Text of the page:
Jean Dubofsky

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Jean Dubofsky (born 1942) is the first woman to become a Colorado Supreme Court Justice and a former Deputy Attorney General for Colorado. She was the lead attorney in Romer v. Evans, the case that overturned Colorado Amendment 2 at the US Supreme Court, resulting in a landmark ruling for LGBT rights in the United States.[1][2][3][4][5]

Early life

Dubofsky was born in 1942 and grew up in Topeka, Kansas. As a senior in high school, she won the national Betty Crocker Search for the All-American Homemaker of Tomorrow scholarship, and met Mamie Eisenhower and Richard Nixon.


Dubofsky went to Stanford University as an undergraduate, and then got a degree from Harvard Law School in 1967.

She served as legislative assistant to U.S. Senator Walter Mondale from 1967 to 1969, then moved to Boulder, Colorado to practice law there.[6]

In 1975 she was appointed Deputy Attorney General for Colorado.[7]

In 1979, Dubofsky became the first female justice on the Colorado Supreme Court and the youngest person ever appointed to the court, at age 37. She was the 11th woman to be appointed to any state supreme court. She served there until 1987.[8]

Dubofsky returned to private practice in 1988.

Amendment 2

In 1992, Colorado citizens voted for Amendment 2, a ballot initiative which banned state and local laws prohibiting discrimination on the basis of sexual orientation. According to public opinion surveys, Coloradans strongly opposed discrimination based upon sexual orientation, but proponents of Amendment 2 saw it as prohibiting affirmative action based upon sexual orientation.

Jean Dubofsky led the team which filed a lawsuit, Romer v. Evans, against the law two weeks after it passed. In 1993 a state court granted a preliminary injunction to prevent the law from taking effect and thereby overturning local laws in Boulder, Denver and Aspen. She argued the case before the Supreme Court of the United States in 1995, and the court ruled the law unconstitutional in 1996 by a 6-3 vote. The majority opinion found that it violated the Equal Protection Clause since it "classifies homosexuals not to further a proper legislative end but to make them unequal to everyone else". The decision was seen as a landmark, setting the stage for other rulings, including Obergefell v. Hodges in 2015, overturning state bans on same-sex marriage.[4]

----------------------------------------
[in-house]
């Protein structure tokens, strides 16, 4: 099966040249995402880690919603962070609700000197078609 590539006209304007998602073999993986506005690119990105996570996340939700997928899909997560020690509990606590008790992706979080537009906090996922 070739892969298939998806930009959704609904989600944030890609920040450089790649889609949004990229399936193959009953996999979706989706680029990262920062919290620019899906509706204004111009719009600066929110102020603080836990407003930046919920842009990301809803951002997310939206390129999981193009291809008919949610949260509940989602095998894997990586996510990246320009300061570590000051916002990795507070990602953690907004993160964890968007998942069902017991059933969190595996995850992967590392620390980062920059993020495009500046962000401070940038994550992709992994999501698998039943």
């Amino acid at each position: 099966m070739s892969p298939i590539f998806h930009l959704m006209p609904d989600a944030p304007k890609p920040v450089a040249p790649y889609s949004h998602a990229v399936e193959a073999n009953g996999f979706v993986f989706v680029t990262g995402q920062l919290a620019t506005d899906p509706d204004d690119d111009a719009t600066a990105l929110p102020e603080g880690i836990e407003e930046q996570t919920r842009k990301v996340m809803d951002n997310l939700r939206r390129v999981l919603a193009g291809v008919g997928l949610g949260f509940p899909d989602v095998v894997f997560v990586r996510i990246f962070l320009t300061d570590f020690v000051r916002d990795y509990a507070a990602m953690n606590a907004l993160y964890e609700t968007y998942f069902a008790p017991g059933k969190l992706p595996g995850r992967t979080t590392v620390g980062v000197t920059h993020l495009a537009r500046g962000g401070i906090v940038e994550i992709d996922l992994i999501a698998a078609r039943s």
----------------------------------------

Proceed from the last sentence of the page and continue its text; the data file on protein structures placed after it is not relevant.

See also


  1. ^ "Boulder attorney Jean Dubofsky profiled in new book about fight for gay rights". Retrieved 2016-11-16.
  2. ^ a b "Jean Dubofsky - Colorado Women's Hall of Fame". Colorado Women's Hall of Fame. Retrieved 2016-11-17.
  3. ^ "A Quiet Trailblazer: Jean Dubofsky". KGNU News. 2014-11-06. Retrieved 2016-11-16.
  4. ^ a b "Parallels drawn between transgender debate, Amendment 2 fight – The Denver Post". Retrieved 2016-11-16.
  5. ^ Casey, Susan (2016). Appealing for justice : one Colorado lawyer, four decades, and the landmark gay rights case : Romer v. Evans. Denver, CO: Gilpin Park Press LLC. ISBN 978-0-9976984-0-4.
  6. ^ a b "Jean E. Dubofsky, P.C., ABA Margaret Brent Women Lawyers of Achievement Award Recipients, 1994" (PDF). American Bar Association. Retrieved 2016-11-17.
  7. ^ "Gay Rights Advocates: Keynote Speaker Series - Verge Campus". Verge Campus. 2016-02-22. Retrieved 2016-11-17.
  8. ^ "How A Colorado Legal Pioneer Went From 'Ladies Day' At Harvard Law To Supreme Courts (Excerpt)". Colorado Public Radio. Retrieved 2016-11-17.
  9. ^ "Jean Dubofsky - Adjunct Faculty". Retrieved 2016-11-17.

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